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Of the two diabetes treatments included in the study, patients with Gla-300 had lower recorded total health costs and greater commitment to treatment.
In data presented as a late-breaking poster at the 2021 American Diabetes Association Virtual Meeting, Eugene Wright, MD, and team studied people with type 2 diabetes (T2D) who switched from basal insulin (BI) to second-generation (2nd-gen) BI, Gla-300 or a first-generation BI(Gla-100, IDet) during the course of their treatment.
The change in insulin treatment in participants was recorded between April 1, 2015 and August 31, 2019. The team noted that patients with type 2 diabetes may change BI therapy for clinical, personal, and financial reasons. Formulary changes are also common.
There were 3077 participants in each cohort, with a mean age of 68 years. Roughly half of the participant group were female, and data on each participant was collected using the Optum Clinformatics claims database.
Participants were followed for 12 months or until planned disenrollment or death. Cohorts were propensity score matched (PSM) on baseline demographic/clinical characteristic, and the outcomes evaluated during the study were persistence (days on treatment without discontinuation), adherence (proportion days covered), healthcare resource utilization and costs.
The investigators found that participants with T2D who switched to Gla-300 showed a greater persistence and adherence to therapy then those who switched to a 1st-generation BI. A change in A1C from baseline to 12 months was also significantly greater with participants who switched to Gla-300.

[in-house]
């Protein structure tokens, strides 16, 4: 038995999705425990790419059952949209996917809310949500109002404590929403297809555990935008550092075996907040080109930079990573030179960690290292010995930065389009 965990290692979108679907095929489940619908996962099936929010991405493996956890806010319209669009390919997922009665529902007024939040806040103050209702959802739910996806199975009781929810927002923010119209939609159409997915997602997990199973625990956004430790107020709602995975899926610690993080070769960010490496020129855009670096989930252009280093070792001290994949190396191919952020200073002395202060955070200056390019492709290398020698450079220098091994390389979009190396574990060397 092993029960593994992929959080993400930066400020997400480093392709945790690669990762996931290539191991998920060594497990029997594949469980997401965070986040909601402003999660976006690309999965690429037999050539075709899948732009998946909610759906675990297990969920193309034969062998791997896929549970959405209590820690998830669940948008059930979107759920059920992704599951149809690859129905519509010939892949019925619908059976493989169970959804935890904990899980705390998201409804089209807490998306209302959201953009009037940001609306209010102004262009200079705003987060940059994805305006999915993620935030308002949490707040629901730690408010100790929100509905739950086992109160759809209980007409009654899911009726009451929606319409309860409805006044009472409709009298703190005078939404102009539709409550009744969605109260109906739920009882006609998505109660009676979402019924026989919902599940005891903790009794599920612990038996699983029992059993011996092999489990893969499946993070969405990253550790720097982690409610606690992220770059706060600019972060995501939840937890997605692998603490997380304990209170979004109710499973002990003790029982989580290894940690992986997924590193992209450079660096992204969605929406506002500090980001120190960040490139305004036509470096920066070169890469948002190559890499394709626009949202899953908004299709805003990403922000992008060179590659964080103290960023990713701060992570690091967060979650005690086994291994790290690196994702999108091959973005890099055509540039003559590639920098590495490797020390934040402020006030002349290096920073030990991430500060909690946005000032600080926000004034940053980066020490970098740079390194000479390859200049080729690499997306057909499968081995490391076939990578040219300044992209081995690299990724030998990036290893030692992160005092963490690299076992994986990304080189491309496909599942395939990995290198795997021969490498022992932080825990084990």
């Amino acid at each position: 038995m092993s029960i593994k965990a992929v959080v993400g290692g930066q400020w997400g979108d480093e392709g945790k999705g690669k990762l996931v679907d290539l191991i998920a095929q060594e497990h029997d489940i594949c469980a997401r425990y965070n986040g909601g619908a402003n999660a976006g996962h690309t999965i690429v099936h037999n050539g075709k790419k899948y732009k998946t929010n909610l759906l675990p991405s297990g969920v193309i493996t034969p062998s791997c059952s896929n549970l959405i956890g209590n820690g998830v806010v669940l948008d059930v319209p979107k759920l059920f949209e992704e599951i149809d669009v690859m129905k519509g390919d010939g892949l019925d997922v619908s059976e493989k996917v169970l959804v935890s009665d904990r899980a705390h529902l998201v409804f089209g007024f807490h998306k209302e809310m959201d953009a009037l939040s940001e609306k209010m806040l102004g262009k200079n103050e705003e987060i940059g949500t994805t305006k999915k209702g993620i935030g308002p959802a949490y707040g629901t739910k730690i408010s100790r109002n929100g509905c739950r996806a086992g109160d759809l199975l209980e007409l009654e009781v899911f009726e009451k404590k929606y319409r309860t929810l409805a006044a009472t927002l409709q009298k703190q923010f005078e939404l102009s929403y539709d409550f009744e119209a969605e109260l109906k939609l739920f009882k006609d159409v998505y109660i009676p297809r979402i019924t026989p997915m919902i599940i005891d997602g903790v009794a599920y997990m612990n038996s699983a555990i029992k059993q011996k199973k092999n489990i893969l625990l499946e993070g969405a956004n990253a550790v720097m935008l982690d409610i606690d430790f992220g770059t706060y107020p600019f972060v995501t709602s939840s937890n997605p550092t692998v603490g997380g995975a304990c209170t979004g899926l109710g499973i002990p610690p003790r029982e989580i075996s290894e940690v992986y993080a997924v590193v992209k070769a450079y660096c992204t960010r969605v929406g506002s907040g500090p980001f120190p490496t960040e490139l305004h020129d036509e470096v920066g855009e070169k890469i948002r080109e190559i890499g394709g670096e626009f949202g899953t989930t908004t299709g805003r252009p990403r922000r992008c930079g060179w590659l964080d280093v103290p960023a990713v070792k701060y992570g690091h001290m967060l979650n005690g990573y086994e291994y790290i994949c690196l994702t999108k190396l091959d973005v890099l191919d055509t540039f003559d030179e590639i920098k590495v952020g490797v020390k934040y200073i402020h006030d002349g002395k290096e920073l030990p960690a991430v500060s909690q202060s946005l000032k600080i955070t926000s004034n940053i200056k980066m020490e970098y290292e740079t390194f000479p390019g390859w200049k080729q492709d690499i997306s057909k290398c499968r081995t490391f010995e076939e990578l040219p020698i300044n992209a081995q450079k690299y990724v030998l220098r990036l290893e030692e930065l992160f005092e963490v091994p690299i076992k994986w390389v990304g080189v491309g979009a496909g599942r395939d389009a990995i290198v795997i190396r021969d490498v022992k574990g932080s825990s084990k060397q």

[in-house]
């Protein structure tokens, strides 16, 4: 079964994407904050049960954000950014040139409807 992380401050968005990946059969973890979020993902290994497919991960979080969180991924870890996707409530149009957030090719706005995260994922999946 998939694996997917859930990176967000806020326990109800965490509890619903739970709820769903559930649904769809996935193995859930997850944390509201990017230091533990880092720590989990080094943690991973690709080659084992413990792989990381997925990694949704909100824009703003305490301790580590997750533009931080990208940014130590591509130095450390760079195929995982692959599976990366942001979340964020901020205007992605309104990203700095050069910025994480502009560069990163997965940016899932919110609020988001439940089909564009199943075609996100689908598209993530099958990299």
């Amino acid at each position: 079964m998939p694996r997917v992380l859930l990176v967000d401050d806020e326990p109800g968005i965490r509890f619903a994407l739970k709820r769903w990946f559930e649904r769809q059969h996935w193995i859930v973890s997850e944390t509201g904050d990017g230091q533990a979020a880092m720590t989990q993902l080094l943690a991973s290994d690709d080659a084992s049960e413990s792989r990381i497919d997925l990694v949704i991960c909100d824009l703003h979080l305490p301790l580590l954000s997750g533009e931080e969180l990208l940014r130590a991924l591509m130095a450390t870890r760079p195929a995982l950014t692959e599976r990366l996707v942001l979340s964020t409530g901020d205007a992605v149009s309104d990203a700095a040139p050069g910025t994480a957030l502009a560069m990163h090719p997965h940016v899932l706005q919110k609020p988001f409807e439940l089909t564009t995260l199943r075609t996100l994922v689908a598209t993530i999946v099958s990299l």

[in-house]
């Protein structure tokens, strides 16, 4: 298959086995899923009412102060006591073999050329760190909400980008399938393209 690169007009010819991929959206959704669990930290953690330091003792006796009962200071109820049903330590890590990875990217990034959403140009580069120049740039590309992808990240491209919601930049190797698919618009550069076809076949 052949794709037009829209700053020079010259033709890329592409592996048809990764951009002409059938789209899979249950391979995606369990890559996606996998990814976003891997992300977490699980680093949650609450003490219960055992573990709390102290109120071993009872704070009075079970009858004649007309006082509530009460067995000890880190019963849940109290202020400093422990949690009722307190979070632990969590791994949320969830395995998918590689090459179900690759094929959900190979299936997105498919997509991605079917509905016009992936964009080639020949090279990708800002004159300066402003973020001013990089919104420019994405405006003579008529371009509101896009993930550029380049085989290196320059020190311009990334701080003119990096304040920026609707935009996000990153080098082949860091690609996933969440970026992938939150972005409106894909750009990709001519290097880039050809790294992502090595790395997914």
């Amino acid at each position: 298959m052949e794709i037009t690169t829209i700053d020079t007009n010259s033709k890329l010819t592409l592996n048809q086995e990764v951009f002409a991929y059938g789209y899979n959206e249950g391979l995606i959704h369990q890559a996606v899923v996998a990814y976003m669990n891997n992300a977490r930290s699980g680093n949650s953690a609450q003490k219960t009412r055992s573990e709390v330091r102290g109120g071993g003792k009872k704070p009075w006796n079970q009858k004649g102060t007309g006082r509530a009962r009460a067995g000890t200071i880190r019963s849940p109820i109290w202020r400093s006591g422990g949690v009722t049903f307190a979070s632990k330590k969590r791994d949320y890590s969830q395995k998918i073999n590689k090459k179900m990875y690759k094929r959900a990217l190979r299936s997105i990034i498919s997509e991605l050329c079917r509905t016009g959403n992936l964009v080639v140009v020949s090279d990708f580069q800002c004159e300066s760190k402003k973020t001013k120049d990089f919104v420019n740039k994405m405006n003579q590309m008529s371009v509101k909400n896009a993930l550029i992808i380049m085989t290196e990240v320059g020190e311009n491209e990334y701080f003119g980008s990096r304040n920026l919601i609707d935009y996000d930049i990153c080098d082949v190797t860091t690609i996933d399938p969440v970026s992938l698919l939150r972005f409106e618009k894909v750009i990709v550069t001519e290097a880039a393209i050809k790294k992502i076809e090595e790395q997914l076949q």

Additionally, while participants who switched to Gla-300 did have significantly higher pharmacy costs, they also had lower all-cause hospitalization and hypoglycemia-related ER costs. In general, lower total health costs were recorded in Gla-300 patients.
Total healthcare costs for participants who switched to Gla-300 were $41, 255 ($22,613 of which was diabetes related), while the total healthcare costs for participants who switched to 1st-generation BI were $45,316 ($25,165 of which was diabetes related).
Additionally, persistence and adherence in the former group were also recorded as being higher than 1st-generation BI participant. Persistence and adherence were recorded as 45.5% and 42.8% for Gla-300 participants, and 42.1% and 38.2% for 1st-generation participants.
“Switching to Gla-300 was associated with significantly better persistence, adherence, and—despite these associated costs—lower all-cause healthcare resource utilization vs. switching to a 1st-generation BI, in people with T2D previously treated with BI therapy,” the team wrote. “This is the first study to assess these outcomes in tandem.”
Wright and colleagues lead the charge in terms of studying diabetes and diabetes management. As they noted in the study, patients may switch to different insulin treatments for a variety of reasons.
However, their study shows that while Gla-300 patients might have higher pharmacy costs, their overall health costs were significantly lower, while their overall commitment to diabetes treatment was significantly higher.
The study, “Real-World Persistence, Adherence, Health Care Resource Utilization, and Costs I, People with Type 2 Diabetes (T2D) Switching from Basal Insulin (BI) to Second-Generation BI (Insulin Glargine 300 U/mL [Gla-300]) vs. First-Generation BI (Insulin Glargine 1)", was published online by ADA.